British Sopwith Camel Biplane Painting – J. Lee Art

This is an acrylic on canvas, 18X24, depicting a WWI Sopwith Camel with British rondels, (the circles in red white and blue).  There were 5490 manufactured during the war years.  Top speed was about 115 mph with a maximum service ceiling of about 20,000 feet.  The average loaded weight was under 1500 lbs,  The twin machine guns fired through the spinning propeller thank to a synchronizing gear on the engine.   The small boxes protruding from the port side of the cowling are for dumping fired shell casings from the twin Vickers machine guns.  The Camels had a radial engine that produced a rate of climb near 2200 feet per minute.


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2 Responses to British Sopwith Camel Biplane Painting – J. Lee Art

  1. Ted says:

    Wow, Mr. Jack, that is really good. I mean it.

    But are you ever going to paint a portrait of George Noory? If you do and you send it to him I know that would make his day. Heck, it would make his entire year!

    Also, will you teach people here how to paint?

    Also, I don’t understand how that plane could be flown at 20,000 feet back in those days. Wouldn’t a person be unable to breathe at that altitude? I believe in those days they didn’t have oxygen masks. Also, I believe the temperature at that altitude would be well below zero so the pilot would freeze to death. So this does not make sense to me, but I am not as smart as you so maybe you could tell me.

    • Post Scripts says:

      Thanks Ted appreciate the kind words and yes, I would be happy to show people the basic formulas for painting. I’m teaching an art class this semester, but I think it may be too late to enroll, my class roster shows full. Sorry, but maybe next semester?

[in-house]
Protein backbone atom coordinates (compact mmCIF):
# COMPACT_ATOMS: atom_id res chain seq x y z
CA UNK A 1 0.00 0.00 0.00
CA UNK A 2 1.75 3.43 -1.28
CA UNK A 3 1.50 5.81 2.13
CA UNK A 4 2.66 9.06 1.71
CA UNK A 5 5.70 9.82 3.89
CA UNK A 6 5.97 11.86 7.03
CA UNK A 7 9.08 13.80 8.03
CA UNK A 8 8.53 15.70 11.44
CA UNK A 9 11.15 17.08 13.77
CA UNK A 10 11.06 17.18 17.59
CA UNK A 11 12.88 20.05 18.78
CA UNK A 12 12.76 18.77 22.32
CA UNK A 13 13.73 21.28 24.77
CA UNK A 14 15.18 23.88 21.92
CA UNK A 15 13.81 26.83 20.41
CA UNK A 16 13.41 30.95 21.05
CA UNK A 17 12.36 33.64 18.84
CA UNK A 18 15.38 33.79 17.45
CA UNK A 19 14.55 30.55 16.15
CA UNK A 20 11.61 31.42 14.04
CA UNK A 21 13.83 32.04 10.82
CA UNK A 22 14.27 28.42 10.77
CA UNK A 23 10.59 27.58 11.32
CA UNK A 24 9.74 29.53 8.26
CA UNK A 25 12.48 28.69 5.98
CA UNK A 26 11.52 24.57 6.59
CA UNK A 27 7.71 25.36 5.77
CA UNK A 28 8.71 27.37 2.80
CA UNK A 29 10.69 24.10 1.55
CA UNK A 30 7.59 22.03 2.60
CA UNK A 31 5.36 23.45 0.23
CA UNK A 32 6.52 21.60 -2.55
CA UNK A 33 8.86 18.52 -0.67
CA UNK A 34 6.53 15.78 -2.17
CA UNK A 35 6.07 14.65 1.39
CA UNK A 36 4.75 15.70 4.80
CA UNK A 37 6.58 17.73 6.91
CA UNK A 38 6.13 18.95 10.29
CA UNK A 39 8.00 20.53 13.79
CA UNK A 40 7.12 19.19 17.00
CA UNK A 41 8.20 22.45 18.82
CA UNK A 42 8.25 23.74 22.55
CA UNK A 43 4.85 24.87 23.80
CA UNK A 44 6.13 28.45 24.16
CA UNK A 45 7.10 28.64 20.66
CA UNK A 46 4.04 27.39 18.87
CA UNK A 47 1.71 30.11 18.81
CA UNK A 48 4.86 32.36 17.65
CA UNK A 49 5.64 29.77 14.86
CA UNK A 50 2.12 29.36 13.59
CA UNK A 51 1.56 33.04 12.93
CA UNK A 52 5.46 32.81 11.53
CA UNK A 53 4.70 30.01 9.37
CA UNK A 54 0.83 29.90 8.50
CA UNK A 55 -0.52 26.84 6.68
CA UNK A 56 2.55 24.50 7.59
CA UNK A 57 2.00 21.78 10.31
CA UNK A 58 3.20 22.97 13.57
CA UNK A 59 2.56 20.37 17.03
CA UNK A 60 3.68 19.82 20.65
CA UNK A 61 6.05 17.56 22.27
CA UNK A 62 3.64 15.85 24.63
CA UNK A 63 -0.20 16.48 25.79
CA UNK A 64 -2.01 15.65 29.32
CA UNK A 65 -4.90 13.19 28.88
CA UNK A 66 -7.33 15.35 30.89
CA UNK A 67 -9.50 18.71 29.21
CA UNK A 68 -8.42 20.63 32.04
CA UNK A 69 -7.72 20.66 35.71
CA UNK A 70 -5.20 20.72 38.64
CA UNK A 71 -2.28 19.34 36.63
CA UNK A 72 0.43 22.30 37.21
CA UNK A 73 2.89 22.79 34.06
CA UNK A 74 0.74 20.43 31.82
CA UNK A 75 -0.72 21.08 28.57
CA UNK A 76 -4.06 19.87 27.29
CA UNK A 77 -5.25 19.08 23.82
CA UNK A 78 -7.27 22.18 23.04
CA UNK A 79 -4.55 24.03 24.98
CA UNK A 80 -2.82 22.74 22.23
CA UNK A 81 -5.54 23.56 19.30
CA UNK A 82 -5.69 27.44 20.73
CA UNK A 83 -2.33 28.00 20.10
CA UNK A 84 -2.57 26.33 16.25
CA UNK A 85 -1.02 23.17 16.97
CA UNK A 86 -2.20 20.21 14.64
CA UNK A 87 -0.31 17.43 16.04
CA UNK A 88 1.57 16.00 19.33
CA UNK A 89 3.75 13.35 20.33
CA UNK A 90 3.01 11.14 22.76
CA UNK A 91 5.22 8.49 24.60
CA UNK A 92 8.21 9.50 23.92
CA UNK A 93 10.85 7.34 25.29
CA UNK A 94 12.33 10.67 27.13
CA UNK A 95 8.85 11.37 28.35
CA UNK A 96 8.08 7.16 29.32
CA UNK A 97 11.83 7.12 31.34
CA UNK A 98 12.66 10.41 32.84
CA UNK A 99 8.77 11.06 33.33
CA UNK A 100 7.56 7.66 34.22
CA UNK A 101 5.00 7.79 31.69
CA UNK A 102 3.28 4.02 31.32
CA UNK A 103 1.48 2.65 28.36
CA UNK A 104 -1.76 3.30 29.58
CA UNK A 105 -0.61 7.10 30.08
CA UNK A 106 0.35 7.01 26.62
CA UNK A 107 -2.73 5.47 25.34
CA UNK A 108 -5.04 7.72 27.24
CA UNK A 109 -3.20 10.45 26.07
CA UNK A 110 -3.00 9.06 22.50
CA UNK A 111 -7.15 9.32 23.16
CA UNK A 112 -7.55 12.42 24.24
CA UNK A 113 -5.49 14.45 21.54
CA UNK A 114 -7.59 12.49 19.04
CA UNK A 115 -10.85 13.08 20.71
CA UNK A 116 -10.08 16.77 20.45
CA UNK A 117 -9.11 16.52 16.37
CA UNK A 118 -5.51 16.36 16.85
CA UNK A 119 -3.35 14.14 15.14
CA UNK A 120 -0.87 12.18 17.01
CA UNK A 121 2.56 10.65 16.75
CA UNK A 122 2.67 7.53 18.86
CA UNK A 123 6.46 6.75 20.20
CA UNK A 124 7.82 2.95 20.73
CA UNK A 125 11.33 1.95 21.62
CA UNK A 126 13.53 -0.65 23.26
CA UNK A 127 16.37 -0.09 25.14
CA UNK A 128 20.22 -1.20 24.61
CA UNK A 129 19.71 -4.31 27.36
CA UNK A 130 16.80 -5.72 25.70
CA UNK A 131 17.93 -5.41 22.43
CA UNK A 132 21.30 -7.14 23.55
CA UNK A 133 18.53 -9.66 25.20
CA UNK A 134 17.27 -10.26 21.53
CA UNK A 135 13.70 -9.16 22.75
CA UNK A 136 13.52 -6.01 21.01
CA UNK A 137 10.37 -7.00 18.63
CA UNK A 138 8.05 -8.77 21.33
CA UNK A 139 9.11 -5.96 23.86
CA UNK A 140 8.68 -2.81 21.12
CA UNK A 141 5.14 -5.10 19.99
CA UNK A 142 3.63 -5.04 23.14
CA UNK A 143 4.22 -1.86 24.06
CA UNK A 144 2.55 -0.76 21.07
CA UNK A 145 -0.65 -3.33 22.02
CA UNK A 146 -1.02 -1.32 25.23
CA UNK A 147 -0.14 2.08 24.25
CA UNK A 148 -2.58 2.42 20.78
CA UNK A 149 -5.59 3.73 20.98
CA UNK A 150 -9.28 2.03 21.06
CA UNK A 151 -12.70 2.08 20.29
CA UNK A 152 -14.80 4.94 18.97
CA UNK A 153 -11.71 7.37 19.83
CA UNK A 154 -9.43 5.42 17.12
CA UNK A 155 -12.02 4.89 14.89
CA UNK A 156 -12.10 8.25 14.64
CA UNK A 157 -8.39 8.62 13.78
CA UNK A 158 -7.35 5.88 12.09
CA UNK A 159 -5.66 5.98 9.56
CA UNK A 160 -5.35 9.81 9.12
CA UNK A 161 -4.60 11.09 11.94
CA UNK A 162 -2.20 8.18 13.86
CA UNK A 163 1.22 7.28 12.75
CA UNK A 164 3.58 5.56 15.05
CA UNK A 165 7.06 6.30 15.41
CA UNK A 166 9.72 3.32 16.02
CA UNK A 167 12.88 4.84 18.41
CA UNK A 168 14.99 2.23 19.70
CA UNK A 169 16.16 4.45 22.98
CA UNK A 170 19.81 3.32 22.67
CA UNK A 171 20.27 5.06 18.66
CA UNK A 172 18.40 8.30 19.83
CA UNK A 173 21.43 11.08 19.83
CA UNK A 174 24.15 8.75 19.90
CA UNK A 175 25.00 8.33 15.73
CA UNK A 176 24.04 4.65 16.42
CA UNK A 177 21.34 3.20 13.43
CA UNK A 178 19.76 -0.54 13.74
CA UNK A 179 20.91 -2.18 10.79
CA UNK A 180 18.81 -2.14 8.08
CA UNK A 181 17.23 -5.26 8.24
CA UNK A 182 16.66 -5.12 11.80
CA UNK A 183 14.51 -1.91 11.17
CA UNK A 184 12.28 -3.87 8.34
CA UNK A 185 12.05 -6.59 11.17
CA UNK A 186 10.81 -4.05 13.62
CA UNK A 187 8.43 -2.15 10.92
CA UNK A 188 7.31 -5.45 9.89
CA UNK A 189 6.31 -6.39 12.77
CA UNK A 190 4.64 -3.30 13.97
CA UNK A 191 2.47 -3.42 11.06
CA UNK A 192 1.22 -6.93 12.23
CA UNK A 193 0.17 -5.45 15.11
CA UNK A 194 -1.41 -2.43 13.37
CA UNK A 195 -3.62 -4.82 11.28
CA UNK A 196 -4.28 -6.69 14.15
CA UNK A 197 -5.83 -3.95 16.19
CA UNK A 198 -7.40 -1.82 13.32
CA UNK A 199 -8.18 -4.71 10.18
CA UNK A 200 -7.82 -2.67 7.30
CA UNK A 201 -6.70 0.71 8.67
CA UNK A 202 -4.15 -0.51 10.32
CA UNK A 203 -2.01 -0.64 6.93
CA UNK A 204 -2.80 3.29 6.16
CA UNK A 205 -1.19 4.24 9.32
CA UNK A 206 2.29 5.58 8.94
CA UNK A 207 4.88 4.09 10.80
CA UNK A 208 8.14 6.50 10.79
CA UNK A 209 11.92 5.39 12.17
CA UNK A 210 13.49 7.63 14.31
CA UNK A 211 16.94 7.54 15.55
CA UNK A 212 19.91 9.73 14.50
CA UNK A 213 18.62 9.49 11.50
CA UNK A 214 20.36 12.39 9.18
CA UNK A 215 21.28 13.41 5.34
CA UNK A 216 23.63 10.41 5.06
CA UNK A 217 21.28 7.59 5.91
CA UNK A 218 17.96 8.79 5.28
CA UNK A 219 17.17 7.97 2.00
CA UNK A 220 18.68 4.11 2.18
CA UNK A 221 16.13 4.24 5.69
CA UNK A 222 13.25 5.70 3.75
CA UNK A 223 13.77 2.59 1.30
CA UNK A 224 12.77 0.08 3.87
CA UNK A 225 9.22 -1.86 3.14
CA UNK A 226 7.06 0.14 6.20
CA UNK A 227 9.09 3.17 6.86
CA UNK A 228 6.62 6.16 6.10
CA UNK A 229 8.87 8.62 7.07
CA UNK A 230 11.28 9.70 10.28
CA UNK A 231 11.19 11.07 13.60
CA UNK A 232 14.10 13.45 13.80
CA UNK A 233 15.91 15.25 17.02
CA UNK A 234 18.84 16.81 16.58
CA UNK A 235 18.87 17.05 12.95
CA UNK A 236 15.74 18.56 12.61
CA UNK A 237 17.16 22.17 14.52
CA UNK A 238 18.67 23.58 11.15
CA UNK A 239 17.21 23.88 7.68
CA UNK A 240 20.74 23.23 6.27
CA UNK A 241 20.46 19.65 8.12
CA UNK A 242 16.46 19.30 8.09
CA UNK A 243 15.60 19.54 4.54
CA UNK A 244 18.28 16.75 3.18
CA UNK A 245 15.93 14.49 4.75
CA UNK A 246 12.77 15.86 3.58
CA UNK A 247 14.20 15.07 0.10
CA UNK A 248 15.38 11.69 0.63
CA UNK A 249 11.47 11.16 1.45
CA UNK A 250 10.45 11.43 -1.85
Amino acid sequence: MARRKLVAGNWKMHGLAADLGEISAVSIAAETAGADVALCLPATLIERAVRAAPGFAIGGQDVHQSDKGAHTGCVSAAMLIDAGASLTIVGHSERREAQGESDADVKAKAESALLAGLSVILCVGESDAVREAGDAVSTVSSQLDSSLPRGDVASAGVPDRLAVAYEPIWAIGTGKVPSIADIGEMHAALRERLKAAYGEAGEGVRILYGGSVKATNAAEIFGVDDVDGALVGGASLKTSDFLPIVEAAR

Next as to the questions, yes, you can breath enough oxygen at 20,000 feet, but at 25,000 it gets risky and the FAA requires a supplemental oxygen to be ready if needed. As to the air temp, absolutely its cold! But they also had cold weather flying suits that helped… a little. I think a WW I plane flying at 20,000 was not very common. I’ll bet it was somewhere between 3000 – 5000 ft. Those old planes only had a 300 mile range, so you would burn up a lot of fuel just trying to reach 15,000′ – wouldn’t be worth it. Better to stay at low altitude to observe troops and things, yet be high enough to avoid most ground fire.

      Being a pilot back in the day was pretty scary, if the enemy didn’t get you, your own plane might – accidents claimed a lot of air aces.

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